History teacher retires after 50 years

By Ruthann Carr

Jane Ford is retiring after 50 years of teaching; 46 of those in her home county of Fluvanna.   

Ford, born Snead, said she’s been fascinated by history for as long as she can remember. She was a history teacher for many years and lived and breathed her subject.   

The Snead family came to Fluvanna before 1777 when it was carved out of Albemarle County, Ford said.  

Her ancestors owned the land on which Fork Union Academy was built in 1898 and were instrumental in getting it started. She said her great-aunt graduated from the institution before it became an all-male military academy in 1913.  

Ford went to Fork Union elementary (now a community center) where her mother was a teacher and later became principal. She graduated from Fluvanna County High School in 1962.   

After earning her degree in secondary education from William and Mary in 1966, Ford started her teaching career in Hampton City schools.   

“I taught Virginia history and was told I had to teach a unit on Hampton, Ford said. “I learned everything I could about the city and wrote the curriculum myself. My first salary was $5,200.”   

She met her husband, William Ford Jr., while in Hampton. When they had their only son, William Snead Ford, they decided to return to Fluvanna.  

They settled in Fork Union and Ford began substitute teaching at Columbia and Fork Union elementary schools. “It was the easiest job I had but my passion was high school social studies,” Ford said.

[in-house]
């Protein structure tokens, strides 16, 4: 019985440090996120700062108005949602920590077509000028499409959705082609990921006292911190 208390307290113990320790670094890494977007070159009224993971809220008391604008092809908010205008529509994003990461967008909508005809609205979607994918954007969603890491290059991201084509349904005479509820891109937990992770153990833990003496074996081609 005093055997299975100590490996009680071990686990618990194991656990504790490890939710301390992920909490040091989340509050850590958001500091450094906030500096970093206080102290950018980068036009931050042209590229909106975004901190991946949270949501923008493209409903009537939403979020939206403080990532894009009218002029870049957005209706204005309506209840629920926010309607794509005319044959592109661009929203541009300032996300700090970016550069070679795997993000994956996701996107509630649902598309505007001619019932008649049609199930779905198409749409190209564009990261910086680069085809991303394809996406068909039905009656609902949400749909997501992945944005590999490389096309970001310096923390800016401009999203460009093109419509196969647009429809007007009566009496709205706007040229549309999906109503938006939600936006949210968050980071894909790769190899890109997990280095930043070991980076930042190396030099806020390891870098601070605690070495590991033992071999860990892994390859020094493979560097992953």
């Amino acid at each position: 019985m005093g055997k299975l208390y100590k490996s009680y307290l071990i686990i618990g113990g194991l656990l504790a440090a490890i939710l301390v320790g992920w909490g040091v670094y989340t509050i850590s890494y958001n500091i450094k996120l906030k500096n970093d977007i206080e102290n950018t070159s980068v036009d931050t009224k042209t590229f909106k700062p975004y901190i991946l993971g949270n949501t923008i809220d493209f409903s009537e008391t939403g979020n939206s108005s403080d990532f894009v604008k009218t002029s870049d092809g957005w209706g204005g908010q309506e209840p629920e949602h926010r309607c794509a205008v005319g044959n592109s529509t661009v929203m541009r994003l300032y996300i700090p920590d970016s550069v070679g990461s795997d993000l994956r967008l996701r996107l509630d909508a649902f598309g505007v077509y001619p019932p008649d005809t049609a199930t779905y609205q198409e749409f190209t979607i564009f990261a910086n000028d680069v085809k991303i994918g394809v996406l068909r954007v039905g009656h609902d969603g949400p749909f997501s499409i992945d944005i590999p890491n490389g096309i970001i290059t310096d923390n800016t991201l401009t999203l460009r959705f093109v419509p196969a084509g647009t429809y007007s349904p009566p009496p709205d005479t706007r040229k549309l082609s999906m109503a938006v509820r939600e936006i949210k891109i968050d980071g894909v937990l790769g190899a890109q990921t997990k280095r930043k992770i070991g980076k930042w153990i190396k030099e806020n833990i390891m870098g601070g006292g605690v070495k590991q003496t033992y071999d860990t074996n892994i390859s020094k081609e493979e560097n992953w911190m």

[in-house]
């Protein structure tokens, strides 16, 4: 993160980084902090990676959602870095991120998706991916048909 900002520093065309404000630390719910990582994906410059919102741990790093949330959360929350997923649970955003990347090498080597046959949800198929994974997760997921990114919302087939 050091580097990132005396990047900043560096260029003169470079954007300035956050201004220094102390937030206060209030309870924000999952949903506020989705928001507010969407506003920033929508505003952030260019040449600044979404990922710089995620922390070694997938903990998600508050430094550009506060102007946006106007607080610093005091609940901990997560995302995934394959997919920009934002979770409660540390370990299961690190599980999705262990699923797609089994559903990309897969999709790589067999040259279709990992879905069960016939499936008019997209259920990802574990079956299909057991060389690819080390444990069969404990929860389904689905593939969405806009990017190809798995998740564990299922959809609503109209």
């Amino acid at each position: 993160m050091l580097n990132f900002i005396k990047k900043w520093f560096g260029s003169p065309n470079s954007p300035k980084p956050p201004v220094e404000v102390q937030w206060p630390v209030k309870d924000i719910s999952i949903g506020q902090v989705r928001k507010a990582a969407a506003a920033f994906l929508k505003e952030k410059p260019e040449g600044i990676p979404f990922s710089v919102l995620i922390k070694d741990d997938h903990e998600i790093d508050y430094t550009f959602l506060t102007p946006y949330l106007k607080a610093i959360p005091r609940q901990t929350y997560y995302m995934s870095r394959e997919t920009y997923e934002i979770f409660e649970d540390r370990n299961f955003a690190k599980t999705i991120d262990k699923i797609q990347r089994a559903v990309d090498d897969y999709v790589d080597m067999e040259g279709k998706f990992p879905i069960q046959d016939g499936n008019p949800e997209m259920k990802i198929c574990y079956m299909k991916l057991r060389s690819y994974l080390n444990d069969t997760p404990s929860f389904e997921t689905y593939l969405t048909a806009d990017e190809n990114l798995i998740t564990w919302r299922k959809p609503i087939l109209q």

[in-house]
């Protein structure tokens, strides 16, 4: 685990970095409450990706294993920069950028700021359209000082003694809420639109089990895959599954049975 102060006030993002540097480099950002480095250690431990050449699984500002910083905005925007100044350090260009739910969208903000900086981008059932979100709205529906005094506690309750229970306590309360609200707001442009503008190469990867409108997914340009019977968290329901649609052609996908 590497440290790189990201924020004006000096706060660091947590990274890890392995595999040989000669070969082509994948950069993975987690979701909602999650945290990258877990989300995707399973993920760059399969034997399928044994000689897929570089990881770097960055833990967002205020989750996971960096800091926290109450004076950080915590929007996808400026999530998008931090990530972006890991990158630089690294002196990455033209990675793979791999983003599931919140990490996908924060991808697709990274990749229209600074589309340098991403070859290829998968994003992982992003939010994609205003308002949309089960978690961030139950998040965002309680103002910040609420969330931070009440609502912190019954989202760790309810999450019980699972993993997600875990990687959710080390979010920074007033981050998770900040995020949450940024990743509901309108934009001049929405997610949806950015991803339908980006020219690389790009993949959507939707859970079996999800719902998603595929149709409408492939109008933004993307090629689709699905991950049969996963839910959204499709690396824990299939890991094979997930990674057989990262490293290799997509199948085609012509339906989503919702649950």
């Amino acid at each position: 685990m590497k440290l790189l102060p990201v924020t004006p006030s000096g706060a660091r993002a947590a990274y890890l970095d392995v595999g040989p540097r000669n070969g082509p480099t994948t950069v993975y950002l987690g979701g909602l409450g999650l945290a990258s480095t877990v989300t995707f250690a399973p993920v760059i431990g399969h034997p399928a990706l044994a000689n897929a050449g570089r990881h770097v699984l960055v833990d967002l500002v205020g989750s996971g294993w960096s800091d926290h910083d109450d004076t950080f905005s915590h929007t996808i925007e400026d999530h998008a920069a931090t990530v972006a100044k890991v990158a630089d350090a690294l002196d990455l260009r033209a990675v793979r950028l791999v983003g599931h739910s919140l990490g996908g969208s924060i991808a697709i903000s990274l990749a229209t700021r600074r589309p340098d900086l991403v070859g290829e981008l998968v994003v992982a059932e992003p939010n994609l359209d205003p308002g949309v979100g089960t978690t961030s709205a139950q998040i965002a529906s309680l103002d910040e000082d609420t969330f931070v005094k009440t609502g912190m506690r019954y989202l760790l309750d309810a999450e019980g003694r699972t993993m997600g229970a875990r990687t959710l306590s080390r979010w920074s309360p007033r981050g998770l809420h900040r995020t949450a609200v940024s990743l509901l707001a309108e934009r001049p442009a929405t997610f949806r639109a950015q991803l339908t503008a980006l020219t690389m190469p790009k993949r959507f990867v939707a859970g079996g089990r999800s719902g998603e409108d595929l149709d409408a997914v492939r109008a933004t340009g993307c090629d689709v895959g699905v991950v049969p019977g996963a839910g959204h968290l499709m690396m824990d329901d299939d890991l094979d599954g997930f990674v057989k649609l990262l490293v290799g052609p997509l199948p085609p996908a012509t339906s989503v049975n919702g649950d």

Soon there was an opening at the high school and Ford began her long career teaching social studies and history at Fluvanna County High School.   

While her son was young, Ford and her husband helped start Cub Scouts and Little League in Fork Union. The put a pool in their backyard and regularly entertained children from all walks of life, she said.   

Her son was at FUMA at the time and invited his classmates to join them. It was like the United Nations,” she said.  

During her career, Ford earned a master’s degree in psychotherapy and a secondary counseling certificate. She headed the National Beta Club, was in charge of awards assemblies and mentored many new teachers.   

Ford represented the schools on the county’s family assessment and planning team, facilitated adult education and started the distance learning virtual lab.   

Besides history, Ford’s strength is in classroom management, she said. “I teach it all, diplomatically and correctly,” she said. “I had a way with kids. I was non-judgmental.”  

Ford’s plan for the immediate future is to oversee the rebuilding of her family home lost in a fire in January.   

The couple will spend some time in their second home in Florida where their son, daughter-in-law and three grandchildren live.  

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